November 03, 2021

SFRC Approves 14 Critical Foreign Policy Nominations

Committee Democrats Call out Republicans' Obstructionism of Critical State Department Nominations

WASHINGTON – U.S. Senator Bob Menendez (D-N.J.), Chairman of the Senate Foreign Relations Committee, delivered the below remarks following the Committee’s approval of 14 State Department, United States Agency for International Development (USAID), and other critical national security nominations at today’s committee business meeting. The nominations now move favorably to the Floor for consideration by the full Senate.

 

“I am pleased that we have 14 nominees that moved [out of committee] today, both for critical positions at the State Department and USAID, as well as embassies around the world. They are all well-qualified, deserving of their nominations and I hope we can move them on the Floor swiftly,” said Chairman Menendez. “The slate of nominees that we moved today is representative of the quality of Biden administration nominations overall – individuals who are highly-qualified who I believe will be superb representatives of the United States. Filling these critical positions is in our national security interests, and I believe, it is simply that clear. Unfortunately, the previously routine process of getting qualified nominees, hearings, and Committee votes is like pulling teeth.”

Led by Chairman Menendez, Senate Democrats have launched a months-long campaign to try to break through Senate Republicans’ blockade of critical national security nominations. The Chairman has repeatedly condemned his colleagues’ continued obstructionism, which has resulted in unprecedented delays that continue to threaten our national security and undermine our interests. Senate Democratic members of the Committee today spoke up as a united front to reiterate their frustration with Republican’s political games with non-controversial, qualified nominees. Today’s business meeting follows Republican’s obstruction on the Senate Floor last night of the confirmation of Ambassadors to NATO and Israel, among others. See more on the Chairman’s efforts on the Senate Floor hereherehere, and here.

 

Citing Republicans’ continued effort to prevent hearings and votes on the Biden administration’s nominees including those for ambassador to Germany, U.S. Special Envoy for anti-Semitism, and senior roles at USAID, Menendez closed his remarks at today’s business meeting with a call for consistency and respect for the way the Senate Foreign Relations Committee has historically worked under the norms of comity for decades:

 

“Now, I could understand [Republicans’] refusal to clear nominees if, like Senator Risch when he was Chair, I had broken comity. But that is not the case.  To the contrary, I have bent over backwards, despite all kinds of obstacles, to work with the Ranking Member and have noticed only those nominees that he has cleared. I repeat: every single nominee who has had a hearing or a business meeting vote this Congress has been with the explicit approval of the Ranking Member.  But I would ask the Ranking Member: does he not share the urgency to get these critical foreign affairs and national security positions filled? Why the delays? Why the obstacles?,” concluded Senator Menendez.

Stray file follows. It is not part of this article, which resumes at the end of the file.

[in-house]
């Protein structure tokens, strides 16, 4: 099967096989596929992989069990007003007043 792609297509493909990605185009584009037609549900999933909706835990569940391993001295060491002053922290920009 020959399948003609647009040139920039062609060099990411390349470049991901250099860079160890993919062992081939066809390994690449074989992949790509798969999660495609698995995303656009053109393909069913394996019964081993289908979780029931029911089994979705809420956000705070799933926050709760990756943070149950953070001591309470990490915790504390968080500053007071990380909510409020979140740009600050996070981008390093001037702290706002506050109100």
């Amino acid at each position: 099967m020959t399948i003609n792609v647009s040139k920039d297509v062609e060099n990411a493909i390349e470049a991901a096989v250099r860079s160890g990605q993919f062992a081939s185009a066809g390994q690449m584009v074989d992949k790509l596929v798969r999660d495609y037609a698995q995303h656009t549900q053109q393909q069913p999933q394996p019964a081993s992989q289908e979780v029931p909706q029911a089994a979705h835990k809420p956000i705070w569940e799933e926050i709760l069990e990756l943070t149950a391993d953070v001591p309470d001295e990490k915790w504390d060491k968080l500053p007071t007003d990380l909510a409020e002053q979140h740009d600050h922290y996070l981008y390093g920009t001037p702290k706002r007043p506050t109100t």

Below is a list of the nominations approved by the committee today: 

 

1. Ms. Lisa A. Carty, of Maryland, to be Representative of the United States of America on the Economic and Social Council of the United Nations, with the rank of Ambassador, and to be an Alternate Representative of the United States of America to the Sessions of the General Assembly of the United Nations, during her tenure of service as Representative of the United States of America on the Economic and Social Council of the United Nations

 

2. The Honorable Barbara A. Leaf, of Virginia, to be an Assistant Secretary of State (Near Eastern Affairs)

 

3. Ms. Elizabeth Anne Noseworthy Fitzsimmons, of Delaware, a Career Member of the Senior Foreign Service, Class of Minister-Counselor, to be Ambassador Extraordinary and Plenipotentiary of the United States of America to the Togolese Republic

 

4. The Honorable David R. Gilmour, of the District of Columbia, a Career Member of the Senior Foreign Service, Class of Minister-Counselor, to be Ambassador Extraordinary and Plenipotentiary of the United States of America to the Republic of Equatorial Guinea

 

5. The Honorable Patricia Mahoney, of Virginia, a Career Member of the Senior Foreign Service, Class of Minister-Counselor, to be Ambassador Extraordinary and Plenipotentiary of the United States of America to the Central African Republic

 

6. The Honorable Peter Hendrick Vrooman, of New York, a Career Member of the Senior Foreign Service, Class of Minister-Counselor, to be Ambassador Extraordinary and Plenipotentiary of the United States of America to the Republic of Mozambique

 

7. Mr. Peter D. Haas, of Virginia, a Career Member of the Senior Foreign Service, Class of Minister-Counselor, to be Ambassador Extraordinary and Plenipotentiary of the United States of America to the People's Republic of Bangladesh

 

8. Ms. Julie Chung, of California, a Career Member of the Senior Foreign Service, Class of Minister-Counselor, to be Ambassador Extraordinary and Plenipotentiary of the United States of America to the Democratic Socialist Republic of Sri Lanka

 

9. Dr. Atul A. Gawande, of Massachusetts, to be an Assistant Administrator of the United States Agency for International Development